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Tue May 15, 2018, 11:27 PM

How our ancestors with autistic traits led a revolution in Ice Age art

May 14, 2018 by Shelley Hughes, University of York



Detailed illustrations of lions painted in the Chauvet Cave.
Credit: Wikimedia Commons

The ability to focus on detail, a common trait among people with autism, allowed realism to flourish in Ice Age art, according to researchers at the University of York.

Around 30,000 years ago realistic art suddenly flourished in Europe. Extremely accurate depictions of bears, bison, horses and lions decorate the walls of Ice Age archaeological sites such as Chauvet Cave in southern France.

Why our ice age ancestors created exceptionally realistic art rather than the very simple or stylised art of earlier modern humans has long perplexed researchers.

Many have argued that psychotropic drugs were behind the detailed illustrations. The popular idea that drugs might make people better at art led to a number of ethically-dubious studies in the 60s where participants were given art materials and LSD.



Read more at: https://phys.org/news/2018-05-ancestors-autistic-traits-revolution-ice.html#jCp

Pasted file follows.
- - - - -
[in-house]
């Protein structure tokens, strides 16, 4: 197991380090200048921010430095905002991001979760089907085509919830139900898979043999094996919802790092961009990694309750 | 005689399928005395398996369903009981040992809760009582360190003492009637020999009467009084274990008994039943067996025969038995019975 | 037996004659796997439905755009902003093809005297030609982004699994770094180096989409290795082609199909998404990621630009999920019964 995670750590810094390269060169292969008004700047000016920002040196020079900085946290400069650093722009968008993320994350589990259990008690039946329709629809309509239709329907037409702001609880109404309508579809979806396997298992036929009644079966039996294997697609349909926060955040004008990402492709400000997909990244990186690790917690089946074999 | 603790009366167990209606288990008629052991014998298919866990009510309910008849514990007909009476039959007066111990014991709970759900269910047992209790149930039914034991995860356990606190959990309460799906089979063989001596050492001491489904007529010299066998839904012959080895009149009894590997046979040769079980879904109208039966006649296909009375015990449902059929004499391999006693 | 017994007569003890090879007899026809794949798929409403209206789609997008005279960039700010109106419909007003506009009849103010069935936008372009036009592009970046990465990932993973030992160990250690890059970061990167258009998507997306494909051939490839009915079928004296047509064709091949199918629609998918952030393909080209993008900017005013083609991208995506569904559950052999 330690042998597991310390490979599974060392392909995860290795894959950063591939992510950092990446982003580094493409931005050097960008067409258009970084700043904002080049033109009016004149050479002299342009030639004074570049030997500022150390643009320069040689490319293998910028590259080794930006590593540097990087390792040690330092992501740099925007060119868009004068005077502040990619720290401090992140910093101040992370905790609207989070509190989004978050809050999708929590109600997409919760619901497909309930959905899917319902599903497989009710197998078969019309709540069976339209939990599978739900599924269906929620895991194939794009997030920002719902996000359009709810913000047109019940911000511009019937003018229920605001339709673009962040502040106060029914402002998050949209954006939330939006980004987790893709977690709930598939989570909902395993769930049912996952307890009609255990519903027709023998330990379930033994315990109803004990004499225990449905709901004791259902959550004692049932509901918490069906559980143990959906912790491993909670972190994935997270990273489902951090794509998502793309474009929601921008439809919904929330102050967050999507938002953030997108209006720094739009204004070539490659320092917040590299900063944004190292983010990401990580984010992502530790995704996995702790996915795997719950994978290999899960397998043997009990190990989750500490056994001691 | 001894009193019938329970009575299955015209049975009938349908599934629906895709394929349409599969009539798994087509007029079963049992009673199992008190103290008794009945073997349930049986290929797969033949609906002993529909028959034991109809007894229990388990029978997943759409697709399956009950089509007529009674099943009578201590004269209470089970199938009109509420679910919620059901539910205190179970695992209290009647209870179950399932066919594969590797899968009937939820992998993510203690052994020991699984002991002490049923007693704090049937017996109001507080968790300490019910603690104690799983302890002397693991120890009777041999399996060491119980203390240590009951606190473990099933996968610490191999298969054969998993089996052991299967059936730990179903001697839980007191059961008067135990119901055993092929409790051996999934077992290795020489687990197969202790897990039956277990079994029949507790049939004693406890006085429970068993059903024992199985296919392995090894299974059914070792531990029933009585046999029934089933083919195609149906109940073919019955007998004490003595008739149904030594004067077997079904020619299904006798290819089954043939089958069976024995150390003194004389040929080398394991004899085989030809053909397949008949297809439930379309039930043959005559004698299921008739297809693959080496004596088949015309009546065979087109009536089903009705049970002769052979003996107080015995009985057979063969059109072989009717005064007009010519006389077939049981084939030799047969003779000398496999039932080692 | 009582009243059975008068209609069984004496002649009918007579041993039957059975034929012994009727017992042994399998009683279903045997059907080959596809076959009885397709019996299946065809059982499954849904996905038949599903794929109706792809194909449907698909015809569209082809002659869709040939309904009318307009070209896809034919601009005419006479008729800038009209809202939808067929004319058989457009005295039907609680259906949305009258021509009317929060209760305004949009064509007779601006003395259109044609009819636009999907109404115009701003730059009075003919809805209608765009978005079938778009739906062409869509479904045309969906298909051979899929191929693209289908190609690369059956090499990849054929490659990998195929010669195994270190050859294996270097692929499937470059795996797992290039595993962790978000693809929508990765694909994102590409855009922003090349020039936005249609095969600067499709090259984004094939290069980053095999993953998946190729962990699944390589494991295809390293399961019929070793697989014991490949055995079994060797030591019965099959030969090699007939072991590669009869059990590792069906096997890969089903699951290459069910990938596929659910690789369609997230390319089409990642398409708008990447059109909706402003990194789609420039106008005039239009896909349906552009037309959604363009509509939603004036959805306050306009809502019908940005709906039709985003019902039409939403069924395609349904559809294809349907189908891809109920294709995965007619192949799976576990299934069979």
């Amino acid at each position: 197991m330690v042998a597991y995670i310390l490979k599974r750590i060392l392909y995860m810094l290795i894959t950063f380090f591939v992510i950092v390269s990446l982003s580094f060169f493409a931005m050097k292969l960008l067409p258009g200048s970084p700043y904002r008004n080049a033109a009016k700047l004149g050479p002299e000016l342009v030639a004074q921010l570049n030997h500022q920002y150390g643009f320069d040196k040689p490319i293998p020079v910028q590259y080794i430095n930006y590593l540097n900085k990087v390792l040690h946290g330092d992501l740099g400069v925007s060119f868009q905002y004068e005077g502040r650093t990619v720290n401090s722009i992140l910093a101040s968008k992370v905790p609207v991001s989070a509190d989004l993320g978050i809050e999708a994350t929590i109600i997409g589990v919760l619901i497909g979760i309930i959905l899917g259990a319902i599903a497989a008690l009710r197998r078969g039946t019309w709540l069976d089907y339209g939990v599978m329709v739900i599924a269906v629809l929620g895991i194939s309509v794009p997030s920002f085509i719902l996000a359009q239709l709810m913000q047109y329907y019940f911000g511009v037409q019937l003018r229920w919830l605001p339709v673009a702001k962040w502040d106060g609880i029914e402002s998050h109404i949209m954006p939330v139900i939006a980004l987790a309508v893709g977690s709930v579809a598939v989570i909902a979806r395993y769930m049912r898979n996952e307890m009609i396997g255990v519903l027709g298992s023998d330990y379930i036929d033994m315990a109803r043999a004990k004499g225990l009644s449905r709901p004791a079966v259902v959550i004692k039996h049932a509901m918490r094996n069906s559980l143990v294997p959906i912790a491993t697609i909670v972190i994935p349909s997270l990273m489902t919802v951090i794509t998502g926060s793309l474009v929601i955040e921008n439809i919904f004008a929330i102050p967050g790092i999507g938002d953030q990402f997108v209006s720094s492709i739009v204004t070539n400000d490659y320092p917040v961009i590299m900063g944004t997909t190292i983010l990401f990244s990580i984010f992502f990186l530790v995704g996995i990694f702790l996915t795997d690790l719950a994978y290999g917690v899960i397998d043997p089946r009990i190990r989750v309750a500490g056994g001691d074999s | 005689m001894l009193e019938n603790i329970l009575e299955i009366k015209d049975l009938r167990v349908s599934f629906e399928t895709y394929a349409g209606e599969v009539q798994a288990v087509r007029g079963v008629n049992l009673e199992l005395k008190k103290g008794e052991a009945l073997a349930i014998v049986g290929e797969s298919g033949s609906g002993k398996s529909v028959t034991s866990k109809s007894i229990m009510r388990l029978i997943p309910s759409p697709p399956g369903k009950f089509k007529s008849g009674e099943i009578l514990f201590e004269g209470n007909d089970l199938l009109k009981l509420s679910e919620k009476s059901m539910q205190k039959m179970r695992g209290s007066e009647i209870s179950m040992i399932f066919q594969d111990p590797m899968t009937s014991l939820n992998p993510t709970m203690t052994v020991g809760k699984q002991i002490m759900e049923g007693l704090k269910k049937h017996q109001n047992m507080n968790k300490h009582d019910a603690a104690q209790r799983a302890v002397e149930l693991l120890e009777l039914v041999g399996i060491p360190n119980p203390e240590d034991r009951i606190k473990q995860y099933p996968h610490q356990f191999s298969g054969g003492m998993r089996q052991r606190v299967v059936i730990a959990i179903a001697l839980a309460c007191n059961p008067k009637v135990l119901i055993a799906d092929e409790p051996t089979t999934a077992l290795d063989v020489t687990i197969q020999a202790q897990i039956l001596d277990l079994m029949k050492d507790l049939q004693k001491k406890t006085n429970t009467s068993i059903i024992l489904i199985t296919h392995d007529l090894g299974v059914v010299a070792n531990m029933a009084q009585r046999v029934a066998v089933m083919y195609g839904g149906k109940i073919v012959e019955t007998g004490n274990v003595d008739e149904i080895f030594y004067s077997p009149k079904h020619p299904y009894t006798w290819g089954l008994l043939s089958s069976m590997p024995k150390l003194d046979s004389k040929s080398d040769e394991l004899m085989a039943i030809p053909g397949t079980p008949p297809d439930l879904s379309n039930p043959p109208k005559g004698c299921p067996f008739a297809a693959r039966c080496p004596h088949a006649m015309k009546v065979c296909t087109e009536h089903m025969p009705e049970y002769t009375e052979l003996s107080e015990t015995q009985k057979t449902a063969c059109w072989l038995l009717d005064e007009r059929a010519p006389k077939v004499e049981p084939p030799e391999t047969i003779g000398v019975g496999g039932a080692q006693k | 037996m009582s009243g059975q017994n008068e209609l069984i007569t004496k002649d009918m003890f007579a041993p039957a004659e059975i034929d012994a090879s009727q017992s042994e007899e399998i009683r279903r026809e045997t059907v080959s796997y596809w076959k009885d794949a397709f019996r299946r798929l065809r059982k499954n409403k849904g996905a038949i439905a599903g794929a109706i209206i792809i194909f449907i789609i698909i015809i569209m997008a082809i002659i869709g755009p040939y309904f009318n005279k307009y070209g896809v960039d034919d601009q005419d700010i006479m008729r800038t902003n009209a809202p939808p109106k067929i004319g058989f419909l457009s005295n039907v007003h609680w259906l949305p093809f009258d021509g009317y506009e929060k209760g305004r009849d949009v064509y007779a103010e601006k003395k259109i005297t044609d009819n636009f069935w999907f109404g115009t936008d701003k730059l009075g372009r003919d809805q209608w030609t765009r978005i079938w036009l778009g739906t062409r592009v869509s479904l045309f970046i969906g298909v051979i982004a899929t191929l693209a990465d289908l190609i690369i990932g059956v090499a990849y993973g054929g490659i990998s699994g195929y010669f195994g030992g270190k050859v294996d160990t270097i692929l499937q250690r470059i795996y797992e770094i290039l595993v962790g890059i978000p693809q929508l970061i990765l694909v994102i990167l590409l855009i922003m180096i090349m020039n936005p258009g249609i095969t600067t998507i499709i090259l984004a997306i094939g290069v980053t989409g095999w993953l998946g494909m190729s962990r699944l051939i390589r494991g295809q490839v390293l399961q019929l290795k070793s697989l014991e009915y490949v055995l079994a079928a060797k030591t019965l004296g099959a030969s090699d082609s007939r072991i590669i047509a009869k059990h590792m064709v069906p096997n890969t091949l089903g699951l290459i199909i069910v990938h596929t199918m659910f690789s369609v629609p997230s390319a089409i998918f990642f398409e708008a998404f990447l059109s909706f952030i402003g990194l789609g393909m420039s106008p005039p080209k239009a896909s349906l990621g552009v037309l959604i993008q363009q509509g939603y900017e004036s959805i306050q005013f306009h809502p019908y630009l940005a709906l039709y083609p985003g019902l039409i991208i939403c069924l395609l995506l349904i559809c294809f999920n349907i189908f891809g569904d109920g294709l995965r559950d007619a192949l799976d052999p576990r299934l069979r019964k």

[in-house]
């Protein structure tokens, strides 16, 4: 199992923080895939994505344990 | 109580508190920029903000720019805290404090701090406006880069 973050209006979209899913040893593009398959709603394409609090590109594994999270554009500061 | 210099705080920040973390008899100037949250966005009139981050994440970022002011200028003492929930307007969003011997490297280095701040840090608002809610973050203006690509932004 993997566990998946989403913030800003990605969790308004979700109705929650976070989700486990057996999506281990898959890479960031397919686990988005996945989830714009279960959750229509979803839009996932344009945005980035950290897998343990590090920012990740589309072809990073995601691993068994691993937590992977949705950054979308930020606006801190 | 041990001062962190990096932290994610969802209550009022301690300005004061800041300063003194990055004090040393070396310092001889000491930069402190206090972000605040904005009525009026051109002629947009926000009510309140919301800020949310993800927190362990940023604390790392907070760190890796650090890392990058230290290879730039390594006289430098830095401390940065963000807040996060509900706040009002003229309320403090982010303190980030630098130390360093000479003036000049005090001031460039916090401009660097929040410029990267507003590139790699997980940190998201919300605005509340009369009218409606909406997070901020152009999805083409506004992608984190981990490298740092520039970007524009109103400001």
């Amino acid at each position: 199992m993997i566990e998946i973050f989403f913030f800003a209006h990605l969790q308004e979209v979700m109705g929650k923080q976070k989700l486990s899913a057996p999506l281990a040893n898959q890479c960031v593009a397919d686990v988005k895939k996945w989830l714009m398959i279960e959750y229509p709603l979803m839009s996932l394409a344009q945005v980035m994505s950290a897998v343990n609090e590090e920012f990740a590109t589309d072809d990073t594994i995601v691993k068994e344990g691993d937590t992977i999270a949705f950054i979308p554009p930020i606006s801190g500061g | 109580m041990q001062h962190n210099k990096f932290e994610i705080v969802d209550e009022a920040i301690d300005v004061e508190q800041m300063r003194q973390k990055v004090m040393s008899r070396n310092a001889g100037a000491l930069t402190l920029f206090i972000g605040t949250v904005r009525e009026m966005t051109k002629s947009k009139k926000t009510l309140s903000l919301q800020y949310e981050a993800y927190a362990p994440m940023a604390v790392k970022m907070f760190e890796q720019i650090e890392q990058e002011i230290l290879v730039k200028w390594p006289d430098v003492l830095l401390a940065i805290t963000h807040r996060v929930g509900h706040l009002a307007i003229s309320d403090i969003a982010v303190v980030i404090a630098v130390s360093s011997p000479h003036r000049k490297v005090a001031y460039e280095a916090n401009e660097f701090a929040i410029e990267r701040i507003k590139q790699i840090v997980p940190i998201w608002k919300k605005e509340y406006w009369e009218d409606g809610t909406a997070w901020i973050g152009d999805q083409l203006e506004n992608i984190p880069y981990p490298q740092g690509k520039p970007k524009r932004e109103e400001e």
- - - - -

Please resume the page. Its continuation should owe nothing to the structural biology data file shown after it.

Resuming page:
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Reply How our ancestors with autistic traits led a revolution in Ice Age art (Original post)
Judi Lynn May 2018 OP
JoeOtterbein May 2018 #1
PoindexterOglethorpe May 2018 #2
BigmanPigman May 2018 #3

Response to Judi Lynn (Original post)

Tue May 15, 2018, 11:45 PM

1. The artists finally get their due after 30 grand years!

So cool!!!!

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Response to Judi Lynn (Original post)

Wed May 16, 2018, 12:00 AM

2. That's interesting.

I suddenly remembered how my somewhat autistic son (Asperger's) would get lost in details in art projects and never finish them.

I suspect that a lot of cultural and technological advances during our entire history have been from people not quite "normal".

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Response to Judi Lynn (Original post)

Wed May 16, 2018, 01:14 AM

3. As an artist, I have found that

many artists get lost in detail and that is part of being an artist. I used to think I had OCD since for as long as I can remember I could never leave a piece of art alone unless it was "perfect". In the process of making it perfect I usually screwed up the whole thing. Artists are never satisfied with their work. Throughout my life I realized I was not alone and other artists have the same habit. I am sure that artists a zillion years ago were no different. I have also done artwork while dosed (acid) and it screwed up whatever I attempted from the first second that I began. It NEVER was helpful, only a deterrent, in producing realistic art which I am normally very good at.

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